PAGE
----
May 07, 2018
The Prudential Center in Newark, N.J. was the site for the first WWE pay-per-view after their Superstar Shake-Up, which took place a week after WrestleMania, and it should be noted the card was pretty stacked because of it.
Off the heels of the Greatest Royal Rumble in Jeddah, Saudi Arabia, where nothing of note happened storyline-wise, Backlash was WWE’s first opportunity since the brand extension in 2016 to really make their B-show pay-per-views feel special again. I mentioned months ago when WWE booked Reigns vs. John Cena at No Mercy in October that it automatically made that an A pay-per-view. Since then, it’s been clear WWE’s main focus is to make their fans buy into these other pay-per-views as being just as important as the bigger ones. Maybe that’s why WrestleMania just didn’t feel like WrestleMania.
But on Sunday night, the main roster was definitely trying to move forward and begin anew. We had various SmackDown vs. Raw matches given who moved rosters during the Superstar Shake-Up, and that made a lot of the outcomes seem very predictable.
Then again, WrestleMania seemed very predictable, and many of the outcomes were not. Would the same thing happen at the Prudential Center Sunday night? Let’s get to it.
During the Kickoff Show, Bayley approached Sasha Banks in the backstage area and asked if she’d be in her corner tonight. Bad move, of course. The two bickered again back and forth, which is hopefully leading to an eventual main event at a pay-per-view. While the story hasn’t been a huge main focus on Raw, there’s still the possibility a main event at a pay-per-view can happen due to Bayley and Banks being able to deliver a top-quality match, so I’m still holding out hope.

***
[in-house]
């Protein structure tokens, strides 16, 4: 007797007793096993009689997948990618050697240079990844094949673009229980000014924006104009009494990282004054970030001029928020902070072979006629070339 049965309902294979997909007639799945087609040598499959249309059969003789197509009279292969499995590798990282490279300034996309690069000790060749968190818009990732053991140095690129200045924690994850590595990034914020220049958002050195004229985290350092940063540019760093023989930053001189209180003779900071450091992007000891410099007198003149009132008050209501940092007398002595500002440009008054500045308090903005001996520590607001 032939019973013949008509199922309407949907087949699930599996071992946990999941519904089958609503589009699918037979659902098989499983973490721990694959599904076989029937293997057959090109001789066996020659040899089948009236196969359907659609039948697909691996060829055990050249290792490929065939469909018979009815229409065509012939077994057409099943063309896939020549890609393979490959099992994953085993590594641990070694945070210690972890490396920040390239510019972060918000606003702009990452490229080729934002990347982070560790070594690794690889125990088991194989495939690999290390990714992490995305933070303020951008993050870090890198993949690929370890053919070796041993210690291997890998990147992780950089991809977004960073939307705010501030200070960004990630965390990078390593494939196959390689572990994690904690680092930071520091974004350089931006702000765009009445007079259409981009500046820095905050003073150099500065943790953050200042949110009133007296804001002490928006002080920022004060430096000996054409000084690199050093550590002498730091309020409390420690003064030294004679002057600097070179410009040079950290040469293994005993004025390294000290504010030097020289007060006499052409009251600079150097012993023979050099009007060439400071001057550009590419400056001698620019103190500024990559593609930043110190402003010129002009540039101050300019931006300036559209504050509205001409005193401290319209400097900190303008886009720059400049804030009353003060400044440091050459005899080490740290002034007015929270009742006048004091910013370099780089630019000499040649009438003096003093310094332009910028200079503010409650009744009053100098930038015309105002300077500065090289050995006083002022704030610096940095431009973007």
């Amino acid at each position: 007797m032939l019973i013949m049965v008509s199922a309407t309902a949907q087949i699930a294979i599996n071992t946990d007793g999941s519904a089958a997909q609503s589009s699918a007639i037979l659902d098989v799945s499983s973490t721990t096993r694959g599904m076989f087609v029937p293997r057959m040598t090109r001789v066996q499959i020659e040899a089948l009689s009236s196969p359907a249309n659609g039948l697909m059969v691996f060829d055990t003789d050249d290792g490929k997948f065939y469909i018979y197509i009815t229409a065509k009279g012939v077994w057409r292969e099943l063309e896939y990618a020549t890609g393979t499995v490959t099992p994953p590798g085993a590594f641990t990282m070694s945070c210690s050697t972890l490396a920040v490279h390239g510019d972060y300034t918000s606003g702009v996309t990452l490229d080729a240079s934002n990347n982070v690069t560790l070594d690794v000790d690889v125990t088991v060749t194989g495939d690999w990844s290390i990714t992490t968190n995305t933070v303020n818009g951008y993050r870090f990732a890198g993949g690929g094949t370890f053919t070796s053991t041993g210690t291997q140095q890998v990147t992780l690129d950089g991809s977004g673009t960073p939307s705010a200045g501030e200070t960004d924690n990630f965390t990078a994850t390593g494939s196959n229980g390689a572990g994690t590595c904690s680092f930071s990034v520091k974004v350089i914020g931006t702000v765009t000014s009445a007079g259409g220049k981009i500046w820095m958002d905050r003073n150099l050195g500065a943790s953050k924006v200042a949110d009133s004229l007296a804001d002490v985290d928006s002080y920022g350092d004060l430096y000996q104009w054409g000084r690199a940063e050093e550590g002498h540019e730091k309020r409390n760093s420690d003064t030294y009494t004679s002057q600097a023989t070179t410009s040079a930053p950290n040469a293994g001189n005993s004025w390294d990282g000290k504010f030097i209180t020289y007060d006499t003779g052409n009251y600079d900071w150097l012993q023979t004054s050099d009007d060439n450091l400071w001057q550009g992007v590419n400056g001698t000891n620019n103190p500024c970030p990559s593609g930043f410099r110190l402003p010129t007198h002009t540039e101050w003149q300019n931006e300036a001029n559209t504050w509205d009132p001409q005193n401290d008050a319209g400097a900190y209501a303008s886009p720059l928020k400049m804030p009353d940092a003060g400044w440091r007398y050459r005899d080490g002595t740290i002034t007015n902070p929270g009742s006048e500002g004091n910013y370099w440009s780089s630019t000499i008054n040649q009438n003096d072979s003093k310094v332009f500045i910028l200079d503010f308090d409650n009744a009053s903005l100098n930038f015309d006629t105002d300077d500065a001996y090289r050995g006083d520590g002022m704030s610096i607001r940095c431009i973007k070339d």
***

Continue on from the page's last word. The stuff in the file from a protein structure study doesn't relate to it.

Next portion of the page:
On the other end, Ruby Riott had her squad in her corner. They didn’t come into play much, but Bayley still decided to go after that while hitting the ropes, hitting Logan with a hurricanrana, which may have hurt her neck. She started selling the neck and couldn’t get a pin on Riott, eventually succumbing to the Riott Kick.
The first Raw vs. SmackDown match came with the WWE Intercontinental Championship on the line. Seth Rollins, who won the title at WrestleMania, defended against The Miz, who was sent to SmackDown during the Superstar Shake-Up. During the Kickoff Show, Miz approached Bo Dallas and Curtis Axel in the locker room, thinking they’d be at his side during this match and reunite the Miztourage.
That didn’t happen. And it’s a good thing it didn’t, or else it might’ve ruined an otherwise great match.
Miz and Rollins brought their A game for sure, pulling in one of the best pay-per-view main card openers in recent memory. Rollins’ selling of his knee and Miz doing everything possible to capitalize on it was great storytelling, which we don’t get enough of nowadays in WWE. I thought Rollins would retain, but there were two times where I legitimately bought Miz would become a nine-time Intercontinental Champion.
Rollins kicked out of two Skull Crushing Finales, which made him going for the last one from the middle rope make a ton of sense. Only, he didn’t get to hit it, and Rollins countered. Even while selling his knee, Rollins went for the Blackout and hit it on Miz, getting the victory. A great match and worth going out of your way to watch it if you missed it.